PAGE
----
The former owners of MG Rover last night accused the Department of Trade and Industry of "staggering incompetence" over the carmaker's final collapse.

Phoenix Venture Holdings said the DTi torpedoed any hope of a deal with Shanghai Automotive by withdrawing an offer of a £120 million bridging loan in the Long-bridge firm's dying days.

PVH added that the company had received "precious little" support during its five years in charge, adding meetings with the DTi were a "waste of time".

The directors were responding to a National Audit Office report that revealed the Government knew Rover had been in trouble for a year before it collapsed, but the firm's directors had refused offers of help.

The independent financial watchdog also criticised the Government for spending £6.5 million in a last ditch attempt to save the company by giving an extra week to negotiate with SAIC over a proposed joint venture.

A PVH spokesman said: "Of course the directors of PVH were pleased that the Government made the £6.5 million payment because it was money going into the pockets of our employees.

"However, our advice to the DTi was that a deal with SAIC was no longer possible. We had been talking to SAIC for two years and, once they walked away, it was never going to back on again in a week."

The spokesman said it was the withdrawal of a £120 million bridging loan which proved the final straw.

He said: "Because of the need for approval from the Chinese government, there was going to be some delays, and the DTi raised the possibility of a £120 million bridging loan to help.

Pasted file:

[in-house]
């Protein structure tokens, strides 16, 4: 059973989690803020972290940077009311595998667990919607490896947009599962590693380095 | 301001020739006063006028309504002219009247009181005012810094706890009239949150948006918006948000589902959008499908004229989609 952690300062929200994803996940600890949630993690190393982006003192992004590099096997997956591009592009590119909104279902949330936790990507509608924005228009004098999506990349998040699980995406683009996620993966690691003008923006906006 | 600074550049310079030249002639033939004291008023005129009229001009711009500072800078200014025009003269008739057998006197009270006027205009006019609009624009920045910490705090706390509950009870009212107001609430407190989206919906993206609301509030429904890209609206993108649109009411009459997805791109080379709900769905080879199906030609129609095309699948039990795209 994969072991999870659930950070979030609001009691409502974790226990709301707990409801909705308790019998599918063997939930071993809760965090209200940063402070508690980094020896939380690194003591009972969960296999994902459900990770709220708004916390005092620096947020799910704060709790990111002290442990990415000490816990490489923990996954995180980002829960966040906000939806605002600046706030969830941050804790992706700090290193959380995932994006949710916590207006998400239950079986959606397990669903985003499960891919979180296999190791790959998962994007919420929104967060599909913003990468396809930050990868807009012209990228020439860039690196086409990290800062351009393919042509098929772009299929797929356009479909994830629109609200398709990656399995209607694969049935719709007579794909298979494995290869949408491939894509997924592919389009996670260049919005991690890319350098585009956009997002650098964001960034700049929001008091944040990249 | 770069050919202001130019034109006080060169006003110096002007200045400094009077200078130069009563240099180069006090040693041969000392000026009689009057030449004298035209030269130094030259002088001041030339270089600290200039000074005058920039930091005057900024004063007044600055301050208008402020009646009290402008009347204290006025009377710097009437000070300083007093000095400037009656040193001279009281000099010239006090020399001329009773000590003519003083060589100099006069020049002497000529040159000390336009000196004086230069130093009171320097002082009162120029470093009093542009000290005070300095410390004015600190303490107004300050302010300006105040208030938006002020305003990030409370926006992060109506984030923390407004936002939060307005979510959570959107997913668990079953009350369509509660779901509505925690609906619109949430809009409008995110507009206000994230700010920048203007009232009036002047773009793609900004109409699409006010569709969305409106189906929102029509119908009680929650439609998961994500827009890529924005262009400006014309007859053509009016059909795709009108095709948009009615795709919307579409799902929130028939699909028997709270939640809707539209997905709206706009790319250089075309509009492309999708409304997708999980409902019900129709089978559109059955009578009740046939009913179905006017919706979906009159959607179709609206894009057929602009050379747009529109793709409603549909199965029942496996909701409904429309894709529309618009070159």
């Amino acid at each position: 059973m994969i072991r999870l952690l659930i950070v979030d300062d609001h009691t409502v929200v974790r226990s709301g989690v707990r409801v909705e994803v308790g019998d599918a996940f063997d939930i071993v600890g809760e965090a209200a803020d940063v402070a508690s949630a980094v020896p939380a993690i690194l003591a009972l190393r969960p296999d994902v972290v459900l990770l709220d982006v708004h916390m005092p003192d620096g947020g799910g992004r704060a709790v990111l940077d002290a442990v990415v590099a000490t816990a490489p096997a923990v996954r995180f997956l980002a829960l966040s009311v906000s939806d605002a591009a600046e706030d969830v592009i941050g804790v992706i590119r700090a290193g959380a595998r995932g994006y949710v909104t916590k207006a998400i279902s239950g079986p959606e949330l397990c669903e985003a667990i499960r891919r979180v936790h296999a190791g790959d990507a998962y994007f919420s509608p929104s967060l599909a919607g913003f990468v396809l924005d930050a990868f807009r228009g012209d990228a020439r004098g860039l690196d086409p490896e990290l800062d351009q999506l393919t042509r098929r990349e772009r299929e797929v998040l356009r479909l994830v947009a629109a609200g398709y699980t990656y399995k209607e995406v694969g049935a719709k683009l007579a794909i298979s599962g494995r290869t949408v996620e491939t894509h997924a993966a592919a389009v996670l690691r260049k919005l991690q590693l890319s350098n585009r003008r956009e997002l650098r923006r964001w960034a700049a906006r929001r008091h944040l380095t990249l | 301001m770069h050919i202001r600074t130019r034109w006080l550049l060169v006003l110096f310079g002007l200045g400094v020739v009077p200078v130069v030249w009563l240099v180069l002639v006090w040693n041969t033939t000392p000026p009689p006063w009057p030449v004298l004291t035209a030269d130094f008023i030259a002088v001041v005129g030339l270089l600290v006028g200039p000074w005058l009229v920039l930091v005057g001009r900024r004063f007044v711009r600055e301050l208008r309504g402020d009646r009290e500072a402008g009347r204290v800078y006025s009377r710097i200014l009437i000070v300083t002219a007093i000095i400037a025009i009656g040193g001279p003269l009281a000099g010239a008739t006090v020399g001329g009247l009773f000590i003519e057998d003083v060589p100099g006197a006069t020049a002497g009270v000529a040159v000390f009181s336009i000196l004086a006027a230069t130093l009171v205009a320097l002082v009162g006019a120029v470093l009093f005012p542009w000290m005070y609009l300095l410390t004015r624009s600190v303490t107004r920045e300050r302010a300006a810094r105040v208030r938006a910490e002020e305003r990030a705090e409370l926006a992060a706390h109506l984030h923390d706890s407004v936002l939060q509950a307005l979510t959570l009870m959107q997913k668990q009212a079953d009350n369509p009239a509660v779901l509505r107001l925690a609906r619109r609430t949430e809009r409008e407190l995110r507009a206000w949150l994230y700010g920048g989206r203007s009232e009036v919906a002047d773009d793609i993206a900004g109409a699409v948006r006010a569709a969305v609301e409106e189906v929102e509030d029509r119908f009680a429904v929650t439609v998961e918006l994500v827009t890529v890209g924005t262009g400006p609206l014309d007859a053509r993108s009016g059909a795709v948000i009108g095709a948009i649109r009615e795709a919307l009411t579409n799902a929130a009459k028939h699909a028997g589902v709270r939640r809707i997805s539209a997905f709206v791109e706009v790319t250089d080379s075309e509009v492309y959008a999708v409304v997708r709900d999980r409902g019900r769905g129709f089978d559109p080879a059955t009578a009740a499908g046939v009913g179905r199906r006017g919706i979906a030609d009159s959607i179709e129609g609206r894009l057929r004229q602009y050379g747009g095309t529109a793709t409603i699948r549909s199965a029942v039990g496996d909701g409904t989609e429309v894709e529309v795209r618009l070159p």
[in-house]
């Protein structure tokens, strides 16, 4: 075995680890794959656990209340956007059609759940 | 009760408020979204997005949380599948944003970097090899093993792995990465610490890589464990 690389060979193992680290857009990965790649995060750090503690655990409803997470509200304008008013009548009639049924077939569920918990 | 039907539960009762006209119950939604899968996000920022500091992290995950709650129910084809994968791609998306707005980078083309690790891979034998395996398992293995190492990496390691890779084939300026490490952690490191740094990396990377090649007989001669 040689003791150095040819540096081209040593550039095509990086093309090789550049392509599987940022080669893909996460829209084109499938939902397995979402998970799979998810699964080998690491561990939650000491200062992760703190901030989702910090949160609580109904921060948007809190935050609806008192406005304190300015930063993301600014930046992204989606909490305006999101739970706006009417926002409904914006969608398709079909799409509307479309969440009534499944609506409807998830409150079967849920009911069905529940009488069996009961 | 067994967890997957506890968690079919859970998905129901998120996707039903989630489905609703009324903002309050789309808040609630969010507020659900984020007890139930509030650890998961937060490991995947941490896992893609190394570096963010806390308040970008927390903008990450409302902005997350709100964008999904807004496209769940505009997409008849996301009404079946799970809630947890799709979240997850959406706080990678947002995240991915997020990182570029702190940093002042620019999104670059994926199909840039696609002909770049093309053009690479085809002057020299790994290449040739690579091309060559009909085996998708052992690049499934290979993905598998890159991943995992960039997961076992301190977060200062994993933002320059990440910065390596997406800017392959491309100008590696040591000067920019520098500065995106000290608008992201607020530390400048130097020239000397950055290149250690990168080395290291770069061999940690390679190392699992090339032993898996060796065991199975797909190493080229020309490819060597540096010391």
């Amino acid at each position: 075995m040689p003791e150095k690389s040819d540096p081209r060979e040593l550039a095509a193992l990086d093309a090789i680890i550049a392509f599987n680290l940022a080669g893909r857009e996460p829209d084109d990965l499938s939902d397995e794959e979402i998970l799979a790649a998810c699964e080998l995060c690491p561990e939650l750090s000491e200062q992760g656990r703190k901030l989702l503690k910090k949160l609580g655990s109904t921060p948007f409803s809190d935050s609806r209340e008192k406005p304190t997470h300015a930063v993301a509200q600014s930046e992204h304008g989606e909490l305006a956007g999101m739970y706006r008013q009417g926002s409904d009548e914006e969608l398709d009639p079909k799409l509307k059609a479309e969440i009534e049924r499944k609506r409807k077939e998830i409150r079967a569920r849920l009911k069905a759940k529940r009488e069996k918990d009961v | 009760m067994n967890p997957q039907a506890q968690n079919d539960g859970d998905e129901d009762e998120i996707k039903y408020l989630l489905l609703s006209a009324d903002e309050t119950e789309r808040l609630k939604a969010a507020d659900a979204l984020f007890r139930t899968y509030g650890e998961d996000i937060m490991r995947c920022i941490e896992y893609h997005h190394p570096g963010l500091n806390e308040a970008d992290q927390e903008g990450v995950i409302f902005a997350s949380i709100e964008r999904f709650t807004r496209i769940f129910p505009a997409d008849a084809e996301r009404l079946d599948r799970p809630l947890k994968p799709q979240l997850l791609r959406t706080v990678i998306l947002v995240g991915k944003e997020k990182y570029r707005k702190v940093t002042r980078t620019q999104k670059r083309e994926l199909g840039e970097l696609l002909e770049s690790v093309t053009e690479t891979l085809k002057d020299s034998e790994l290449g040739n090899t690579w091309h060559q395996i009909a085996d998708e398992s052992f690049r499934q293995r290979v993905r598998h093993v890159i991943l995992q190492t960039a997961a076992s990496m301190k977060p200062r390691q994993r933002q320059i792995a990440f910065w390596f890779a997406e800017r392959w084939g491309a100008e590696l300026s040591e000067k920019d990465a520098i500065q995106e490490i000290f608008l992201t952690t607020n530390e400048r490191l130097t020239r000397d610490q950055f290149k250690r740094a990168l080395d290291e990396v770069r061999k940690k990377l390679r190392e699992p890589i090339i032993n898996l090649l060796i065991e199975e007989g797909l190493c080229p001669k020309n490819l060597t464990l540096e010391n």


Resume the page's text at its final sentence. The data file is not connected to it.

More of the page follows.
"DTi officials drew up an agreement, but at the very last minute, the offer was withdrawn. The DTi torpedoed their own plan and the negotiations and, effectively, the future of Rover."

The NAO report said that the Phoenix Four - chairman John Towers, John Edwards, Peter Beale and Nick Stephenson - had been reluc

tant to accept help from the Government despite encountering cash problems from April 2004.

The PVH spokesman added: "We would strongly refute any suggestion that we did not communicate adequately with the DTi. On no occasion was a meeting requested which we did not agree to.

"That said, the meetings we did have were largely a waste of time. In five years we received precious little support or help from the DTi.

"In monetary terms we received just £4 million from the DTi in five years, much less than they are now spending on an investigation into what they got wrong."

Once, the DTi sent two officials to China to speak to SAIC, but the pair failed to talk to the carmaker because they could not speak Chinese, the PVH spokesman claimed.

PVH also accused the DTi of planning for failure rather than success. "Having drawn up a contingency plan, far from keeping this secret they were briefing journalists about it the week before the administration.

"This precipitated a meltdown in confidence among the suppliers, and eventually SAIC. This was staggering incompetence."

A spokeswoman for the DTi said: "The NAO report said the wthdrawal of the £120 million loan was absolutely the right decision.

"We made every effort to have a dialogue with the Phoenix directors, but it was very hard to make contact with them, which meant we had to deal with people at a lower level.

"It is a nonsense to say the DTI caused the collapse of MG Rover. It collapsed because it ran out of money."